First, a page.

If music is the universal language of mankind, then jazz is especially cogent since so many musicians from so many other countries are mesmerized by it–enough to devote their lives to this American art form. I’m particularly attracted to jazz from places such as Japan, Cuba, Brazil and even Ethiopia (Ethiopiques, anyone?), but I don’t know if I’ve really focused on Finland’s contributions to jazz until now. There are pockets of stunning jazz innovation all through Europe, everything from Jazz at the Pawnshop to the sublime tribute to Rashied Ali from Dutch bassist Joris Teepe I reviewed a few months ago. But Finland? Set me straight, Tuomo Uusitalo!
Pianist Tuomo Uusitalo has just released a fascinating new album, Stories from Here and There, billed as a “collection of stories from his travels.” This album isn’t flowing with brand new ideas as far as jazz is concerned, but there’s a deep and unmistakable dedication and love inside Uusitalo’s heart. This globetrotting pianist has gravitated to New York City as so many other foreign-born jazz musicians have, but his musical prowess was honed in Austria where he studied University of Music and Performing Arts, the “oldest jazz institute in Europe.” Since then he has played with many greats, everyone from Jimmy Cobb to Billy Hart to Juan Garcia-Herreros. He eventually landed a gig with The One and Only Tommy Dorsey Orchestra and started composing and performing with his own trio. He’s even toured with Postmodern Jukebox. His debut album, Trio, arrived in 2012 and went on to win many awards.
Stories from Here and There is Tuomo Uusitalo’s ode to wanderlust. He does live and play in NYC, but he also lives with his family in Riga, Latvia. His piano style is lively and upbeat most of the times, but there’s a lyricism at work here, a sense that Uusitalo is always thinking of the places where he is not and missing them. I listen to a lot of music from Scandinavia, and I always hear an undercurrent of sadness, an acknowledgement that today’s happiness is only a result of past sacrifices. I hear that in these 11 tracks. Tuomo Uusitalo has enlisted the help of like-minded musicians–legendary tenor sax player Chris Cheek, bassist Myles Sloniker and drummer Itay Morchi, people who have also played all over the place and know what it’s like to absorb all those new experiences and still miss home. This is an excellent, unified quartet.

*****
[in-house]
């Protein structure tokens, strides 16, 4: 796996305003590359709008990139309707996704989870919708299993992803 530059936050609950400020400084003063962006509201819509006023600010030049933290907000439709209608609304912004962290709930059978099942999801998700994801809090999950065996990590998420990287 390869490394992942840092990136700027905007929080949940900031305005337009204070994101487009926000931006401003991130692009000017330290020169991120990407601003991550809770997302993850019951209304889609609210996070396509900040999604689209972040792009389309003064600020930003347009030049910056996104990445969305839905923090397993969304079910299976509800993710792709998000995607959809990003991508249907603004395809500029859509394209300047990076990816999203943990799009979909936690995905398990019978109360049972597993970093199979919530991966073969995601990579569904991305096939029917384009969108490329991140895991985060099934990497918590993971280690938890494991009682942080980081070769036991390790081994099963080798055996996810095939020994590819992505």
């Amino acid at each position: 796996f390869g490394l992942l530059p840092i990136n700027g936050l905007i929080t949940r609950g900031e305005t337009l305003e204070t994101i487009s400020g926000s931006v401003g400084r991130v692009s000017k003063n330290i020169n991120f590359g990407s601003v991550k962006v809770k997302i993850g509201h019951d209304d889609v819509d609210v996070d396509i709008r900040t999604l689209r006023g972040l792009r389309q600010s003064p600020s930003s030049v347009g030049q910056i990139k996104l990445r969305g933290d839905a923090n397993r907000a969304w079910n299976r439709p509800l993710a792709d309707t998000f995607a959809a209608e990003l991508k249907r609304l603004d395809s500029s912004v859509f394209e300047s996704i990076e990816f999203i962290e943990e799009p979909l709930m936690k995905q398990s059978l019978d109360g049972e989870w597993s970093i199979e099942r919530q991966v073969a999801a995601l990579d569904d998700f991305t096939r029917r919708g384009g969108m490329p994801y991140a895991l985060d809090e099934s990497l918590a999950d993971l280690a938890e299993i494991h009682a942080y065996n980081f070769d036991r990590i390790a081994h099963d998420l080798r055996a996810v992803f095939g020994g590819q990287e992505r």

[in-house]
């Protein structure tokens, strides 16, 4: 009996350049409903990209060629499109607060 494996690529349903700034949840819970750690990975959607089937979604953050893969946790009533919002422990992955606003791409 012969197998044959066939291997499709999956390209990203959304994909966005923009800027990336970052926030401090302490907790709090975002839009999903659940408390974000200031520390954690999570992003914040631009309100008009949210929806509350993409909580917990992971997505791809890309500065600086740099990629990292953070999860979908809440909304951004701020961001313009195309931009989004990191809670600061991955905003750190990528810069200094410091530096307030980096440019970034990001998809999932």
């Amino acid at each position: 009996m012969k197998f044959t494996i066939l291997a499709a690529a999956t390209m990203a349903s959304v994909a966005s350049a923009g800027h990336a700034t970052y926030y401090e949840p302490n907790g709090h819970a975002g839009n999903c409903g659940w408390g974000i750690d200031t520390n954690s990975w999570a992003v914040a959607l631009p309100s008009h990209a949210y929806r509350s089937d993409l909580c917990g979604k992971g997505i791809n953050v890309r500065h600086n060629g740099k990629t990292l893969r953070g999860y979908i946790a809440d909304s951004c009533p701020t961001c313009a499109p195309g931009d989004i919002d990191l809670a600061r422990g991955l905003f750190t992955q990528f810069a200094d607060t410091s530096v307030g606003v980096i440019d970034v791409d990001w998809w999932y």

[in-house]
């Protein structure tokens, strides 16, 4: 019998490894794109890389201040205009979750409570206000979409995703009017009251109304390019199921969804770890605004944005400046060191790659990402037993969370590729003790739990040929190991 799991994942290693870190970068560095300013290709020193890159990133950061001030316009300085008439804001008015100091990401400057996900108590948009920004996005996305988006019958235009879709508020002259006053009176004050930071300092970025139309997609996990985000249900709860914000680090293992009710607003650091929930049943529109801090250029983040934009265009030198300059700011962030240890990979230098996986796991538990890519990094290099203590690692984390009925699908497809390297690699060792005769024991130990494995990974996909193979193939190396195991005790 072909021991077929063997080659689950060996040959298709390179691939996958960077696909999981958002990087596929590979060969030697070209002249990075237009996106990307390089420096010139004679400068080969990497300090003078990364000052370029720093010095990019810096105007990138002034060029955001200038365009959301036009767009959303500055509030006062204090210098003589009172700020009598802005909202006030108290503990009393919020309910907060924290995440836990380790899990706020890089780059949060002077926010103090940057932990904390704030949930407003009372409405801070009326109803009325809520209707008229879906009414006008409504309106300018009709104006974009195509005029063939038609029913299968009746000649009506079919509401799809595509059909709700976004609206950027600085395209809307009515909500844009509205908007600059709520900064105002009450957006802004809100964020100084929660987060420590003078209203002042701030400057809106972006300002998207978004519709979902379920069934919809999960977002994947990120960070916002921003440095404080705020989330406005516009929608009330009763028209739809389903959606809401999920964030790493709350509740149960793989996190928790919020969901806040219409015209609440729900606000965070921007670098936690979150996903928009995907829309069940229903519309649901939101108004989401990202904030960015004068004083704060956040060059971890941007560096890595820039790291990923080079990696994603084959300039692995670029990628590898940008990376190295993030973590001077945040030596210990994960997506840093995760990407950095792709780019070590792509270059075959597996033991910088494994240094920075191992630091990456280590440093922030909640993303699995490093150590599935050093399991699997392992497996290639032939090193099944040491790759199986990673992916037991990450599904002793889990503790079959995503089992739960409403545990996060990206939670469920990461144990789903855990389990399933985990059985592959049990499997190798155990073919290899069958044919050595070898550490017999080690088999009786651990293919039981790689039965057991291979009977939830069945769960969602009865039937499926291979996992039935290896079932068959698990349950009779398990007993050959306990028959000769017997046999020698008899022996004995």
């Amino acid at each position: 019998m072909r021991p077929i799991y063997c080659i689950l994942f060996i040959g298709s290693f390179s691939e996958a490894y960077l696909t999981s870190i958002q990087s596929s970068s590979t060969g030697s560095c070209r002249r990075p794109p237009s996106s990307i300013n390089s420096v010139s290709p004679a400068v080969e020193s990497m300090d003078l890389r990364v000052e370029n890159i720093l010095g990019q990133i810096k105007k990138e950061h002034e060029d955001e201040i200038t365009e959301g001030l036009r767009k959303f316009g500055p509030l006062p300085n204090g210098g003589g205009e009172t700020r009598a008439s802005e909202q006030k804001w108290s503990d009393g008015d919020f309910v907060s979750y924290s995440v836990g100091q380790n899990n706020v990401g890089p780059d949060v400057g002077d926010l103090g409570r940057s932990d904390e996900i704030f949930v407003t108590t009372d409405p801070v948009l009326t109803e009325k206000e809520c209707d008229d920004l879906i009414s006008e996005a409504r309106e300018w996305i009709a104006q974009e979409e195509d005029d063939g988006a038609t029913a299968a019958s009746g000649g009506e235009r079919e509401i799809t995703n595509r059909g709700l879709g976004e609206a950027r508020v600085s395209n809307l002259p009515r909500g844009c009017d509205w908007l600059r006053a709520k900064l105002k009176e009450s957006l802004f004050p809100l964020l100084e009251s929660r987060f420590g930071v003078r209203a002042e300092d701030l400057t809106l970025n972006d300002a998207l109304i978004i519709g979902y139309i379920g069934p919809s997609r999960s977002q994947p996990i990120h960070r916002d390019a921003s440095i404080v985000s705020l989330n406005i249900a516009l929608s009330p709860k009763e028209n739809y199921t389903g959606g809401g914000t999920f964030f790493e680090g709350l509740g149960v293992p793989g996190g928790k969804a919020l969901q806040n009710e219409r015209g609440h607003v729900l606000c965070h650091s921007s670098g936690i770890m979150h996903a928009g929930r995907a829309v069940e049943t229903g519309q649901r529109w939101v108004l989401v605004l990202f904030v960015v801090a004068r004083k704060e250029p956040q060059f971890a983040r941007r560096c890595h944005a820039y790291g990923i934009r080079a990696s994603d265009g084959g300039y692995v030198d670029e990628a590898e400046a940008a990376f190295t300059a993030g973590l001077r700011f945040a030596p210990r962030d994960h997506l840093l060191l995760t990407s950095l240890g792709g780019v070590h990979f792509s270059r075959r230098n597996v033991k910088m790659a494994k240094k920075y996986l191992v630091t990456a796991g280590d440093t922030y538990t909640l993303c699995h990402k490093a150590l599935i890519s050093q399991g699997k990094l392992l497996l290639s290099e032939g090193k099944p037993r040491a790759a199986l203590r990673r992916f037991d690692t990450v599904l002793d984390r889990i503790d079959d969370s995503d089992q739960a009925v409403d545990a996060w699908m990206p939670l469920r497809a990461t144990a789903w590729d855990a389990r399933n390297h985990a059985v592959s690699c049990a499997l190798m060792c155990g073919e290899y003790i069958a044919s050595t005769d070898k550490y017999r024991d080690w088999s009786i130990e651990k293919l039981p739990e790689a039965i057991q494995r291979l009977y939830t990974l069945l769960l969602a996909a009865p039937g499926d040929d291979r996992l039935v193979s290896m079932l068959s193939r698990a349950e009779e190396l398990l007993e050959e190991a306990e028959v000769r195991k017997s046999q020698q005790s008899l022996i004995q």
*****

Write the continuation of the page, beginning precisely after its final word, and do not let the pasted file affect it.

While Stories From Here and There mostly contains original compositions from Tuomo Uusitalo, the covers from the Great American Songbook are also friendly to these themes. This quartet masters songs such as Irving Berlin’s “The Best Thing For You (Would Be Me)” and Thelonious Monk’s “Boo Boo’s Birthday,” giving them the air of timelessness. It’s the final track, “Tonight You Belong To Me,” that really delivers the message of coming home and being with the ones you love the most. This is a poignant album, beautifully played, and a strong argument for admiring jazz that comes from faraway places.